Something old, something new.
Image via Samizdat Blog
Future U is a multipart series on the university of the 21st century. We will be investigating the possible future of the textbook, the technological development of libraries, how tech may change the role of the professor, and the future role of technology in museums, research parks, and university-allied institutions of all kinds.
The trends we have encountered in exploring Future U'social tech, the Web, crowdsourcing, data visualization, new tools and old concerns, the classics and the cutting edge'all seem to dovetail nicely into the nascent discipline of digital technologies. And digital humanities is, at its simplest, the use of digital tools and processes in the service of the humanities, those academic pursuits that focus on understanding the human condition.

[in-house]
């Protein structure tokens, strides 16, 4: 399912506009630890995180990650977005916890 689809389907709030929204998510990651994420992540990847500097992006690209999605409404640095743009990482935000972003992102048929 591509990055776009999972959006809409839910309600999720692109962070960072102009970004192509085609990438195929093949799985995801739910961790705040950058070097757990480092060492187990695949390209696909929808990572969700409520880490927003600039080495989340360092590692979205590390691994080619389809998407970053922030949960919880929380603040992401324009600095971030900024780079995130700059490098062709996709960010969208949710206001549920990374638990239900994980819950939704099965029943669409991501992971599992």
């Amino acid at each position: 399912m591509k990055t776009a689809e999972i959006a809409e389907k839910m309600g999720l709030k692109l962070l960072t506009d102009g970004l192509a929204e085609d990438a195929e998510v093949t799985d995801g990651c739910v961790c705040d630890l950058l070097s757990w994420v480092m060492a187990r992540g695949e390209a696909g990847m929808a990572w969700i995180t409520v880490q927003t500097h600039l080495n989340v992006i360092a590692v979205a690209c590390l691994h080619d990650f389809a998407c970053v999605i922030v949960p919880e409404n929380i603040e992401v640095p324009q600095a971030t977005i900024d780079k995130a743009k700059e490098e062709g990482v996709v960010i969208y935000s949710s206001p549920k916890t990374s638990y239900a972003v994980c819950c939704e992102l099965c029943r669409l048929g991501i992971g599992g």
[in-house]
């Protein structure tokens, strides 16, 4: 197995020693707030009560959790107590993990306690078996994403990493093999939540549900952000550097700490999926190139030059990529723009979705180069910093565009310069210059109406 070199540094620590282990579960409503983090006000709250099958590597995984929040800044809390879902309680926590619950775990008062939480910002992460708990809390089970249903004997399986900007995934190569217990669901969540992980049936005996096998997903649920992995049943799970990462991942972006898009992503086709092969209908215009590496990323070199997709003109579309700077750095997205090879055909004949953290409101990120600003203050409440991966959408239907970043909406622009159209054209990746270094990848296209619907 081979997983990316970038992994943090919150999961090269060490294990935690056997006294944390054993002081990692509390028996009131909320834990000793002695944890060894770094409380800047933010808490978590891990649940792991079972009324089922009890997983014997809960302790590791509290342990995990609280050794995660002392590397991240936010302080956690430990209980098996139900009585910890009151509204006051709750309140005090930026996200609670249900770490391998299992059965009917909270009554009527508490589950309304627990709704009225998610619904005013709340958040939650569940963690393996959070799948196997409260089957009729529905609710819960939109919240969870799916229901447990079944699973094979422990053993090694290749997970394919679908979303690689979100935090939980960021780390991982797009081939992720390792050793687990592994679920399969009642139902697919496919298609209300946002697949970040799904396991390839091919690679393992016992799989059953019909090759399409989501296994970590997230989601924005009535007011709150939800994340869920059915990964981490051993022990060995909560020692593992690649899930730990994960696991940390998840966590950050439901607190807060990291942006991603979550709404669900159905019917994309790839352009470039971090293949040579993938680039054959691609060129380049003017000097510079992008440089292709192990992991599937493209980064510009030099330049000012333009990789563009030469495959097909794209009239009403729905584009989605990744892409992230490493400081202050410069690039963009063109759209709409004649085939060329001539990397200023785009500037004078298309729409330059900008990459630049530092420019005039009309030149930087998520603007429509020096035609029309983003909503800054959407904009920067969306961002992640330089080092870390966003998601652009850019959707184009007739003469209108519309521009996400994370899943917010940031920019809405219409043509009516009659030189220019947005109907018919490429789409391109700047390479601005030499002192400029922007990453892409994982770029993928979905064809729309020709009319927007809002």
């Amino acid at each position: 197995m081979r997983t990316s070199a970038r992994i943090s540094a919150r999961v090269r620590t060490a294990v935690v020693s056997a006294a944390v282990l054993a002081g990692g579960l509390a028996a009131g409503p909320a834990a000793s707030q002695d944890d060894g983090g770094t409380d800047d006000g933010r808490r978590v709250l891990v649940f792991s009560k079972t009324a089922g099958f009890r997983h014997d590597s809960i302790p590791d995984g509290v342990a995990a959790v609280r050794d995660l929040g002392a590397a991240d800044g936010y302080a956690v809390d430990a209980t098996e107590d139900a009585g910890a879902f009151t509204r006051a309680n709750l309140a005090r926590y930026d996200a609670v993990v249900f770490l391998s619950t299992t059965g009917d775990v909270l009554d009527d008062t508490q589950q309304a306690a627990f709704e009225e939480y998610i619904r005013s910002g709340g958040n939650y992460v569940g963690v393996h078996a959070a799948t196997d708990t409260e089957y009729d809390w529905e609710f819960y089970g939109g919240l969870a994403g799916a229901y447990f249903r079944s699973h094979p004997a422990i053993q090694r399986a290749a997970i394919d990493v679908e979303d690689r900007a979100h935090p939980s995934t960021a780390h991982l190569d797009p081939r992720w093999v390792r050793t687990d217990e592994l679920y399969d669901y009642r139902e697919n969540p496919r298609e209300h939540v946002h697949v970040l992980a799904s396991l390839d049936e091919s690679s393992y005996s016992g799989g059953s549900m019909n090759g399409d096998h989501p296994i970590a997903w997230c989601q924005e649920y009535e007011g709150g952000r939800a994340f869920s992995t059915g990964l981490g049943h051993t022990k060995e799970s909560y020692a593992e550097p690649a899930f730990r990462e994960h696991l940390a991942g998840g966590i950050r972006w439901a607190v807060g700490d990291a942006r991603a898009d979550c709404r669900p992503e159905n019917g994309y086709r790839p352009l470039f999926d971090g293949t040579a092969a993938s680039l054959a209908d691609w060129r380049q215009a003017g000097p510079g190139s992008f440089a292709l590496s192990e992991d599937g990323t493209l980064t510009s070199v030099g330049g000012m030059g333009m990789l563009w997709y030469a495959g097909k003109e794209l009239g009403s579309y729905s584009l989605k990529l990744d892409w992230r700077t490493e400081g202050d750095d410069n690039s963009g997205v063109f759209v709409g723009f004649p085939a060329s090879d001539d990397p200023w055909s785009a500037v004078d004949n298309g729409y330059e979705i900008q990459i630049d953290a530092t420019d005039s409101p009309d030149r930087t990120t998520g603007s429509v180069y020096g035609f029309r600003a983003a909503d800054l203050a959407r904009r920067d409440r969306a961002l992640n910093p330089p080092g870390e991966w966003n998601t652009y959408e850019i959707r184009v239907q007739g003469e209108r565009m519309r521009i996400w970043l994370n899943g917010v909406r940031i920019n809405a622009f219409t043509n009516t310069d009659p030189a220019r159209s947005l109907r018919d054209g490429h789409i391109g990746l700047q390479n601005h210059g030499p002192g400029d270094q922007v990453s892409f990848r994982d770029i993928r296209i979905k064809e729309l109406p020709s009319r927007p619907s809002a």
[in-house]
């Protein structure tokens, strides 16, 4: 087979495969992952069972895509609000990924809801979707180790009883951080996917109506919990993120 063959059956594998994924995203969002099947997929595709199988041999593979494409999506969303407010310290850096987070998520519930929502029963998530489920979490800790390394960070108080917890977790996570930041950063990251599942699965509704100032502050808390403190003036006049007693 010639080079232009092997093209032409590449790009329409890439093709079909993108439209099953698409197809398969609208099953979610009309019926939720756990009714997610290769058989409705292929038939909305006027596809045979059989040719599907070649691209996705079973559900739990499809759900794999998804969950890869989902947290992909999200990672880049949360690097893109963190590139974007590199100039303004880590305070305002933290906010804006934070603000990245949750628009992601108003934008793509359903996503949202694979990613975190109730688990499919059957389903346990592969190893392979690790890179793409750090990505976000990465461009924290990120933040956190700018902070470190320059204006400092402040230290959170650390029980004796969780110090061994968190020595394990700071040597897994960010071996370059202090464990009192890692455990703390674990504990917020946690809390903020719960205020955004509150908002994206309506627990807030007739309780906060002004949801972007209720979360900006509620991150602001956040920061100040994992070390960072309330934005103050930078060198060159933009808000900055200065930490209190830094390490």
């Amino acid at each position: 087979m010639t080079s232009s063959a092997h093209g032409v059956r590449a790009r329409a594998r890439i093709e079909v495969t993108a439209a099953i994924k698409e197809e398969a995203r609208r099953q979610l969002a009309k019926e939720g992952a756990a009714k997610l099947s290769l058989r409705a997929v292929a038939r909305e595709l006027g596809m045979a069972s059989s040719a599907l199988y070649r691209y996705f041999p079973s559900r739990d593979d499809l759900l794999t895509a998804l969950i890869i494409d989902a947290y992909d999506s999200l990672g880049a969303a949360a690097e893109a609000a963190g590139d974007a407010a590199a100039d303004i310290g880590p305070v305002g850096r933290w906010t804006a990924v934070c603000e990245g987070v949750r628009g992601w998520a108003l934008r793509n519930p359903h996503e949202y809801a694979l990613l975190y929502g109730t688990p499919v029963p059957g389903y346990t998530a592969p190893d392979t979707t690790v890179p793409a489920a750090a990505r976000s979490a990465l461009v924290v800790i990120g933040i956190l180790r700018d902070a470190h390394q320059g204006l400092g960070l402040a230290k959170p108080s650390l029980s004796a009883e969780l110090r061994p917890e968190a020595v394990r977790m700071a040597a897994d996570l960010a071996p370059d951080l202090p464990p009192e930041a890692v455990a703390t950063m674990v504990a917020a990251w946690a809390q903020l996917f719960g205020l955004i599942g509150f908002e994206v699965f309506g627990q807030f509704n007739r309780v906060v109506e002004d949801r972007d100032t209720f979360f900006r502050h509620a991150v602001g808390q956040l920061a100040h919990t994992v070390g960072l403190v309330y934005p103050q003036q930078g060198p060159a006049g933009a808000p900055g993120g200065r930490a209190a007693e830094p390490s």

As in so many questions whose rhetorical fulcrum is the application of new technology, a great deal of the sound and fury surrounding digital humanities comes from two extremes: those who believe the digital half of digital humanities will save the humanities half and those who believe it will destroy it.
Dinosaurs fighting in a tar pit
Todd Presner, chair of UCLA's Digital Humanities Center
provides an example of the first in the "Digital Humanities Manifesto 2.0
." The New York Times
' Stanley Fish provides a gorgeously, almost sensually written example of the second in two of his columns
for the the Times.